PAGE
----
Goat Hill Report- Week ending April 12, 2024

This week, the Alabama legislature completed Days 20 and 21 of the 2024 session. With a maximum length of 30 legislative days, this year’s session is over two-thirds complete and is expected to wrap up by early to mid-May. Details of this week’s action are provided below.

Budgets Move Forward

On Thursday, the Alabama Senate approved a record $3.3 billion FY2025 General Fund budget and a supplemental budget of $214 million for the current fiscal year. The FY2025 budget, which totals more than $300 million over the FY2024 budget, features increases for almost all of state agencies in it and provides a 2% raise to state employees. In Alabama’s two-budget system, the General Fund provides funding to all non-education functions of state government. Both the FY2025 budget and the supplemental budget bills were substituted on the Senate floor Thursday, and Senate Finance & Taxation General Fund Committee Chairman Greg Albritton (R-Atmore) included more prison construction money from the General Fund than previously proposed. Albritton’s district includes one of the two new prisons planned by the Department of Corrections. The state committed in 2021 through legislation to building two 4,000-bed men’s prisons in Elmore and Escambia counties. Price increases at the partially-completed Elmore County site have put that project’s estimated cost at more than $1 billion, leaving state leaders searching for more money for the Escambia County site in Albritton’s district. Between the two spending bills, there is about $400 million for prison construction. Chairman Albritton pointed out that, despite the attention to increased prison funding, overall this General Fund was the largest budget in history with no cuts for General Fund agencies – “everyone is getting at least the same or more than the current year,” he said. The General Fund and supplemental budgets now go to the House for consideration.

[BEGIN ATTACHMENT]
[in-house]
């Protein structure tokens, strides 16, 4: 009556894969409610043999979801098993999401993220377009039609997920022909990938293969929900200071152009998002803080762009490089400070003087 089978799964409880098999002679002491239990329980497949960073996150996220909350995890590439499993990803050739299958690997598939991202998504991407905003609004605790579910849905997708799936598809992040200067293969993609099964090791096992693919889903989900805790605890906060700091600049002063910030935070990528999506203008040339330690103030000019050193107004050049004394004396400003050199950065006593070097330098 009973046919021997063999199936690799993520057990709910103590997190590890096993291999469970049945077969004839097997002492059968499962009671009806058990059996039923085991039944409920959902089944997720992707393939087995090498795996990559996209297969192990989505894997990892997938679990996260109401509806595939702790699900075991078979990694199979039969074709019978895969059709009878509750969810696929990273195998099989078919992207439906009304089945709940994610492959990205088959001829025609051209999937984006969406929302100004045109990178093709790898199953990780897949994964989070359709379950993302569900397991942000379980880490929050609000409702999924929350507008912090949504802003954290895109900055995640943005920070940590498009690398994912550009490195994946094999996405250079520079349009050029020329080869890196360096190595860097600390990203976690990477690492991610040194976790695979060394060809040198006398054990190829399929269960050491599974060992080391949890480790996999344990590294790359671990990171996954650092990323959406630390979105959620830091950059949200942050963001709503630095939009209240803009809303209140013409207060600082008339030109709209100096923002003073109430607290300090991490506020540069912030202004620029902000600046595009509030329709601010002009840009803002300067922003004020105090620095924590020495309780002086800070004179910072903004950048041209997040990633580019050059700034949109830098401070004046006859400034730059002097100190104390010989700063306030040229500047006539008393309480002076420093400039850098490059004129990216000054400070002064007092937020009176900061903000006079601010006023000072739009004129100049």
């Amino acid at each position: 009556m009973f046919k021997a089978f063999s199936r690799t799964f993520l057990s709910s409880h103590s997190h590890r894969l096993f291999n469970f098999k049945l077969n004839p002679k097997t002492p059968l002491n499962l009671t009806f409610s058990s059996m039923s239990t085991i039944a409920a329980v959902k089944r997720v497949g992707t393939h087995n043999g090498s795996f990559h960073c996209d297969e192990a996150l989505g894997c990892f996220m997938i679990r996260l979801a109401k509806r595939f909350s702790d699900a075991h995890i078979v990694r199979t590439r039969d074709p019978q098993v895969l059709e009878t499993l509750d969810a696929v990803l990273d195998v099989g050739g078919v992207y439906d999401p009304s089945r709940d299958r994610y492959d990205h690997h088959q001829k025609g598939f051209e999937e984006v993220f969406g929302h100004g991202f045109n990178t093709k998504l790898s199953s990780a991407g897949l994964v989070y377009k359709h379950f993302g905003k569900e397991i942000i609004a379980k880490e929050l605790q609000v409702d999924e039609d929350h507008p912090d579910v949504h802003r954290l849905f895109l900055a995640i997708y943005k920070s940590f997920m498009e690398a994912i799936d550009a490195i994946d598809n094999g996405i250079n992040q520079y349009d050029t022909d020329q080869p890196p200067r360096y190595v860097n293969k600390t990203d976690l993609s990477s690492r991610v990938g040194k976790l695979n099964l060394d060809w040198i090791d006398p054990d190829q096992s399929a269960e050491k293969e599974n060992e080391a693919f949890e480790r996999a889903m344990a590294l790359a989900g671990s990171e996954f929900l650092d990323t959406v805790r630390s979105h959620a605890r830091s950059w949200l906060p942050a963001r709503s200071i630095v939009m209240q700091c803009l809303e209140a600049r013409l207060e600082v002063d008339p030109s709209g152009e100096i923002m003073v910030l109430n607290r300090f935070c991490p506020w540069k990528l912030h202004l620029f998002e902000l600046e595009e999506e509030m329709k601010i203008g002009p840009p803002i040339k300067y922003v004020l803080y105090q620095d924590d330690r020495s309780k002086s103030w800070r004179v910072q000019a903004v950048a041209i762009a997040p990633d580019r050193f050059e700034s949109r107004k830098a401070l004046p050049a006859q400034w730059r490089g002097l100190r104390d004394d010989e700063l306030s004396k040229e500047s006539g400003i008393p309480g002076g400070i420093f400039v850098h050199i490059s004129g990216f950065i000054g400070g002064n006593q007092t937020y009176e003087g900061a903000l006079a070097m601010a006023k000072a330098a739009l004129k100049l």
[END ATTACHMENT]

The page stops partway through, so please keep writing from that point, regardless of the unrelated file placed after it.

Meanwhile, on Tuesday the House Ways & Means Education Committee approved a record $9.3 billion FY2025 Education Trust Fund (ETF) budget. The approved budget closely tracks the proposed budget that Governor Kay Ivey sent lawmakers at the beginning of the session. Under the approved budget, ETF funding is split 68.2% for K-12 education and 25.6% higher education, with about 6% for other agencies. Mirroring the General Fund pay raise for state employees, the committee also approved a 2% raise in FY2025 for K-12 and two-year college educators, as well as support staff – which comes with a price tag of $104.5 million. The committee also approved a $651.2 million supplemental budget for the current FY2024, with notable items including: $51 million to start the recently approved school choice law that will allow some families to receive tax credits when attending private schools; $7 million for charter school capital improvement grants and funding for some 200 assistance principals in middle and high schools that have at least 300 students; $5 million to support struggling readers beyond third grade; and $20 million for a residential public high school in Demopolis focused on health care sciences. A third education budget bill approved by the House budget committee is HB147 – the proposed Advancement and Technology Fund – which is a one-time appropriation allocated to public schools and colleges based on their enrollments. The money can be spent on a limited list of expenses including capital projects, security improvements and technology upgrades. A total of $1.75 billion is available. Lawmakers don’t have to allocate funds each year and didn’t in 2023. Ivey recommended spending $700 million this year, but the House committee increased that number to $1 billion.